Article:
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RBS executives under pressure to go as £300m Libor fine looms

by Alex Steger on Jan 11, 2013 at 07:22

RBS executives under pressure to go as £300m Libor fine looms

Two Royal Bank of Scotland (RBS) senior executives are facing mounting pressure to leave the bank as it braces itself for a fine of at least £300 million for Libor manipulation, according to reports.

According to the Daily Telegraph John Hourican, head of RBS’s investment bank, and Peter Nielson, head of markets, are understood to be ‘under pressure’ to step down and hand back up to £15m in bonuses.

Hourican and Nielson are reportedly two of the best paid bankers at RBS and have together earned in excess of £30 million in the past four years.

The Telegraph reported that there is no suggestion either man knew about the alleged manipulation of Libor.

It said that RBS and regulators are thought to be concerned over the ‘culture’ of the investment banking division, which allowed Libor-rigging to happen while the two were at the helm.

According to the BBC’s Robert Peston, RBS Libor fines – from both the Financial Services Authority (FSA) and US regulators, will run to several hundred million pounds, more than the £290 million fines paid by Barclays.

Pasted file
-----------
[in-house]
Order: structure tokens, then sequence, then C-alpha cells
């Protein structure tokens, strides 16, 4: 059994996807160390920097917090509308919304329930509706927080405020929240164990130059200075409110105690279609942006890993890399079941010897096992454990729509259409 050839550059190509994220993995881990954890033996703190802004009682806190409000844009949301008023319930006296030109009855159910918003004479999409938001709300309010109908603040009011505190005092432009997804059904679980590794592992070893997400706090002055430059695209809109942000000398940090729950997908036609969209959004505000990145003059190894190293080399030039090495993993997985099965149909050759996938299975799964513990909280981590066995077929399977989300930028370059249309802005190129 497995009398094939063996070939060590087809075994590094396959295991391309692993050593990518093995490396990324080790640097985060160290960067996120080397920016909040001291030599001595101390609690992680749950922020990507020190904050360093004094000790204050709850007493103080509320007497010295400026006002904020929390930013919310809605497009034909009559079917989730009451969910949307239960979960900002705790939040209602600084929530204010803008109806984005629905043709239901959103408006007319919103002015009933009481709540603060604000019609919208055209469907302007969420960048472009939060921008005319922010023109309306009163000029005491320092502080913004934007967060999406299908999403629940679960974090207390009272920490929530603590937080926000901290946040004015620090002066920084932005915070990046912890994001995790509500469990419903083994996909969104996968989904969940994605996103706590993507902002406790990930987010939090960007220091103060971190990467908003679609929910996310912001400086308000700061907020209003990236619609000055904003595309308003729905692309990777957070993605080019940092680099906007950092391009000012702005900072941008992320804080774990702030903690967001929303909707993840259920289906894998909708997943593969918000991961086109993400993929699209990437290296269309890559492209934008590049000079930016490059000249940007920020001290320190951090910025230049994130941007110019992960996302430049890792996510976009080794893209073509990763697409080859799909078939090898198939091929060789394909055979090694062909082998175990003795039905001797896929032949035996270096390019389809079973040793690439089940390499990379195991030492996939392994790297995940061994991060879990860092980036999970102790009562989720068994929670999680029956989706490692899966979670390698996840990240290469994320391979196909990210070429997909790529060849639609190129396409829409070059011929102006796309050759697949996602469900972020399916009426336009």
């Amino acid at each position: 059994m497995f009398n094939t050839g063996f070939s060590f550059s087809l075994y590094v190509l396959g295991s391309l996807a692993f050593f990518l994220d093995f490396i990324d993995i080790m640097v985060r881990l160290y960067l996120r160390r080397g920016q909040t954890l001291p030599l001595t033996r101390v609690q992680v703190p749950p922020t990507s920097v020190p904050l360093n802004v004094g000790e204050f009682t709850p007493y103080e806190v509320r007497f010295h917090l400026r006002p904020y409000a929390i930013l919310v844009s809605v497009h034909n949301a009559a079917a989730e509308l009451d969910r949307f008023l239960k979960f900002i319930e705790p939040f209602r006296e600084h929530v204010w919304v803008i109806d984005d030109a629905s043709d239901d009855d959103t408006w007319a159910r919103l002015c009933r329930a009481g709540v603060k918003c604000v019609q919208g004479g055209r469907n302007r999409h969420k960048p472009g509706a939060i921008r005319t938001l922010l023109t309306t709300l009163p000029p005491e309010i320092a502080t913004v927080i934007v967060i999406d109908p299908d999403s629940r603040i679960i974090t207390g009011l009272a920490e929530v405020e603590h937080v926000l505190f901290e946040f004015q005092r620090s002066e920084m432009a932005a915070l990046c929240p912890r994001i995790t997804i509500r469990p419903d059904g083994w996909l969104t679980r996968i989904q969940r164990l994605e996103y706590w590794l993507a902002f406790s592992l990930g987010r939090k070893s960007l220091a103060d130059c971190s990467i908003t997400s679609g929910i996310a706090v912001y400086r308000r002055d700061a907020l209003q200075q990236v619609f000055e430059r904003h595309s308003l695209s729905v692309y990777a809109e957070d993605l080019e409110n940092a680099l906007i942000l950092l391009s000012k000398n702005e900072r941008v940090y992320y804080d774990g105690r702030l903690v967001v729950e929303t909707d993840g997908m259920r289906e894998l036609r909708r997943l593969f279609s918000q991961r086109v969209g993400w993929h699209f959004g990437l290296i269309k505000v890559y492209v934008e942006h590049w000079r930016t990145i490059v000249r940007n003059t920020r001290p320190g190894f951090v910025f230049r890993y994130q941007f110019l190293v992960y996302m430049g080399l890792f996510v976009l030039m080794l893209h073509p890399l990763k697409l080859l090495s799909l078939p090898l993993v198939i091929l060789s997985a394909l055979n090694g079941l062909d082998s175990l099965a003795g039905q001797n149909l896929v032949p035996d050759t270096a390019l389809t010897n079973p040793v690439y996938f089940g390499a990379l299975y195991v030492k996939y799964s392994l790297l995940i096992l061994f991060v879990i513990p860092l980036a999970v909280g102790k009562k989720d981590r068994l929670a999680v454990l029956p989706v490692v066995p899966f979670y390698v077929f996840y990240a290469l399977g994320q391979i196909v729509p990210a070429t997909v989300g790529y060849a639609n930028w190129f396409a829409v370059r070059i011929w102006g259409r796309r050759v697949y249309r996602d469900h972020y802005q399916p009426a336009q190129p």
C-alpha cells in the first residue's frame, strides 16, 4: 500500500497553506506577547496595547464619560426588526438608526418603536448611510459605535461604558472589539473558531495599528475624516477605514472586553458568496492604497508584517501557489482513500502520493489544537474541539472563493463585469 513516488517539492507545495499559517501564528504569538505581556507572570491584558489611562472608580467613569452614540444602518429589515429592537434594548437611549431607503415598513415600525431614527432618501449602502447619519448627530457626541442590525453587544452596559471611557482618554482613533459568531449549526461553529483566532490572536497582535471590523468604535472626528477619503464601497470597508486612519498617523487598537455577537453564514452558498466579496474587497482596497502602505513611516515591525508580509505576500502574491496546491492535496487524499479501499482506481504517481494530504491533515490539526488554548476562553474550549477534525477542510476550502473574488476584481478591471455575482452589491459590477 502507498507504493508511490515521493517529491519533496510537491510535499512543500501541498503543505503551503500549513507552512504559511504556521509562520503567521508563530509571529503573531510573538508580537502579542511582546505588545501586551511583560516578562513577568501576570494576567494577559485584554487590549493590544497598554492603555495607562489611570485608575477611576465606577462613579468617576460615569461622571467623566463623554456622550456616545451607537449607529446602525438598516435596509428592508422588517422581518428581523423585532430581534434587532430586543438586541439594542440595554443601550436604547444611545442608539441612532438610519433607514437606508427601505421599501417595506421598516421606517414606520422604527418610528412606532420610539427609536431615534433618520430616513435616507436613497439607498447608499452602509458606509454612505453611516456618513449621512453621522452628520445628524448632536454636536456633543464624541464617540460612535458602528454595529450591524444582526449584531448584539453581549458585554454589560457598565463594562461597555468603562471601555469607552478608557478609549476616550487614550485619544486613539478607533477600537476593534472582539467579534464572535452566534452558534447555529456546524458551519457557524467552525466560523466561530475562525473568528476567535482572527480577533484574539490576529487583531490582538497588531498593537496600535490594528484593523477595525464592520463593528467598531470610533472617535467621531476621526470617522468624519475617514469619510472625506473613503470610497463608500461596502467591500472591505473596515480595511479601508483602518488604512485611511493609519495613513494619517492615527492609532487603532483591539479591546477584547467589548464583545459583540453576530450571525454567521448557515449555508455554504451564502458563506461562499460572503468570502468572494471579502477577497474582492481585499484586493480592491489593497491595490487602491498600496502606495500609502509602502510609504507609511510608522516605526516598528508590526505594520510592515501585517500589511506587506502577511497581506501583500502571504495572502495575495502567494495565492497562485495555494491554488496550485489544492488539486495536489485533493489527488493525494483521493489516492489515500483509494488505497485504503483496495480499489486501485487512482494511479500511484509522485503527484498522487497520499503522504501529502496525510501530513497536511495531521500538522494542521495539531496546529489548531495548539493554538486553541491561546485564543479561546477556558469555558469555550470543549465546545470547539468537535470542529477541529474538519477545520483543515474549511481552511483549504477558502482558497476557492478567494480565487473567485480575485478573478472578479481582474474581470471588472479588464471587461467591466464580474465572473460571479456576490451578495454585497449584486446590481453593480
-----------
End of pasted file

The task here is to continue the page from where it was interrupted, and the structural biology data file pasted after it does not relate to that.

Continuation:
In December 2012 UBS paid £940m in fines for attempted Libor rate manipulations.

According to the Financial Times, the bank may seek to divert up to £150 million of its bonus pot to fund the fine.

12 comments so far. Why not have your say?


Jan 11, 2013 at 08:09

"Hourican and Nielson are reportedly two of the best paid bankers at RBS "

I would be very interested to find out how much their colleagues get paid - £30m between them over four years is obscene!

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Jan 11, 2013 at 08:55

"Under pressure"?

Not really.

If you want to know what "under pressure" really means, ask a guy trying to eke out a living from a small IFA firm.

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John Smyth 3

Jan 11, 2013 at 10:01

Don't believe their rubbish about they did not know.

They knew alright and on the off chance that they really did not then they were incompetent and should walk for that..

When things go well the guys at the top take the major credit but when things go wrong it is never their fault.